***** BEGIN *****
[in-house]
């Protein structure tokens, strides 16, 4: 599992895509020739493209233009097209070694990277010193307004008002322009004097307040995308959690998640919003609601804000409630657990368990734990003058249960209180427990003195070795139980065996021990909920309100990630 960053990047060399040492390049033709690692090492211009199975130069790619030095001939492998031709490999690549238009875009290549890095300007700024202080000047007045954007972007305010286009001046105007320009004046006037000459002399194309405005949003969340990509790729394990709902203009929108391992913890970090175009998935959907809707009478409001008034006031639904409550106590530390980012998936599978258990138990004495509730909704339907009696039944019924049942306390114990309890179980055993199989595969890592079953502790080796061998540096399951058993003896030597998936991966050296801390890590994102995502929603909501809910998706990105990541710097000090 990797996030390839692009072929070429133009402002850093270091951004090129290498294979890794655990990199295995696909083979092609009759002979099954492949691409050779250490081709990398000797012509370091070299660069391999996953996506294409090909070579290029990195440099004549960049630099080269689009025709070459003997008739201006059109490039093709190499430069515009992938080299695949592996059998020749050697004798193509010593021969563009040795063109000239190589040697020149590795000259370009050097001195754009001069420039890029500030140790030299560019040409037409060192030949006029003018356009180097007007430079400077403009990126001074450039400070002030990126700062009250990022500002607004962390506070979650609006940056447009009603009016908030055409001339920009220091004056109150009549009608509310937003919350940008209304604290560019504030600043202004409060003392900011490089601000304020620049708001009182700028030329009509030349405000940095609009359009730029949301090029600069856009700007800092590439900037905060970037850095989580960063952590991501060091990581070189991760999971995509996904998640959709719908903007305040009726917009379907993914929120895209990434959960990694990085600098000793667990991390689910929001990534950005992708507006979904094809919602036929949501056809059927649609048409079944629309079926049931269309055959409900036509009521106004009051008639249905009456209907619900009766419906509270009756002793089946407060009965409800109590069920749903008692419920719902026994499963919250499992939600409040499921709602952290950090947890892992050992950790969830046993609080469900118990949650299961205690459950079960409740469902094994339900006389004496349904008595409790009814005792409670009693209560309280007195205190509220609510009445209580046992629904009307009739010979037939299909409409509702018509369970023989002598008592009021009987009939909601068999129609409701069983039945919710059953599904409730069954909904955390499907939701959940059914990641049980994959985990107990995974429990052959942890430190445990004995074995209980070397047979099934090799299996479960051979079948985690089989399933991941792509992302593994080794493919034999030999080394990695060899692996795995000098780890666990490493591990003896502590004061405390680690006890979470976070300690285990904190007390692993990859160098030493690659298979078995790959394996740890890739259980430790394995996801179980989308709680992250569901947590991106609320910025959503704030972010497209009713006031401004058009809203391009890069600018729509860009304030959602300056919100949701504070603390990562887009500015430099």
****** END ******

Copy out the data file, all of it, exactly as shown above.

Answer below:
[in-house]
């Protein structure tokens, strides 16, 4: 599992895509020739493209233009097209070694990277010193307004008002322009004097307040995308959690998640919003609601804000409630657990368990734990003058249960209180427990003195070795139980065996021990909920309100990630 960053990047060399040492390049033709690692090492211009199975130069790619030095001939492998031709490999690549238009875009290549890095300007700024202080000047007045954007972007305010286009001046105007320009004046006037000459002399194309405005949003969340990509790729394990709902203009929108391992913890970090175009998935959907809707009478409001008034006031639904409550106590530390980012998936599978258990138990004495509730909704339907009696039944019924049942306390114990309890179980055993199989595969890592079953502790080796061998540096399951058993003896030597998936991966050296801390890590994102995502929603909501809910998706990105990541710097000090 990797996030390839692009072929070429133009402002850093270091951004090129290498294979890794655990990199295995696909083979092609009759002979099954492949691409050779250490081709990398000797012509370091070299660069391999996953996506294409090909070579290029990195440099004549960049630099080269689009025709070459003997008739201006059109490039093709190499430069515009992938080299695949592996059998020749050697004798193509010593021969563009040795063109000239190589040697020149590795000259370009050097001195754009001069420039890029500030140790030299560019040409037409060192030949006029003018356009180097007007430079400077403009990126001074450039400070002030990126700062009250990022500002607004962390506070979650609006940056447009009603009016908030055409001339920009220091004056109150009549009608509310937003919350940008209304604290560019504030600043202004409060003392900011490089601000304020620049708001009182700028030329009509030349405000940095609009359009730029949301090029600069856009700007800092590439900037905060970037850095989580960063952590991501060091990581070189991760999971995509996904998640959709719908903007305040009726917009379907993914929120895209990434959960990694990085600098000793667990991390689910929001990534950005992708507006979904094809919602036929949501056809059927649609048409079944629309079926049931269309055959409900036509009521106004009051008639249905009456209907619900009766419906509270009756002793089946407060009965409800109590069920749903008692419920719902026994499963919250499992939600409040499921709602952290950090947890892992050992950790969830046993609080469900118990949650299961205690459950079960409740469902094994339900006389004496349904008595409790009814005792409670009693209560309280007195205190509220609510009445209580046992629904009307009739010979037939299909409409509702018509369970023989002598008592009021009987009939909601068999129609409701069983039945919710059953599904409730069954909904955390499907939701959940059914990641049980994959985990107990995974429990052959942890430190445990004995074995209980070397047979099934090799299996479960051979079948985690089989399933991941792509992302593994080794493919034999030999080394990695060899692996795995000098780890666990490493591990003896502590004061405390680690006890979470976070300690285990904190007390692993990859160098030493690659298979078995790959394996740890890739259980430790394995996801179980989308709680992250569901947590991106609320910025959503704030972010497209009713006031401004058009809203391009890069600018729509860009304030959602300056919100949701504070603390990562887009500015430099």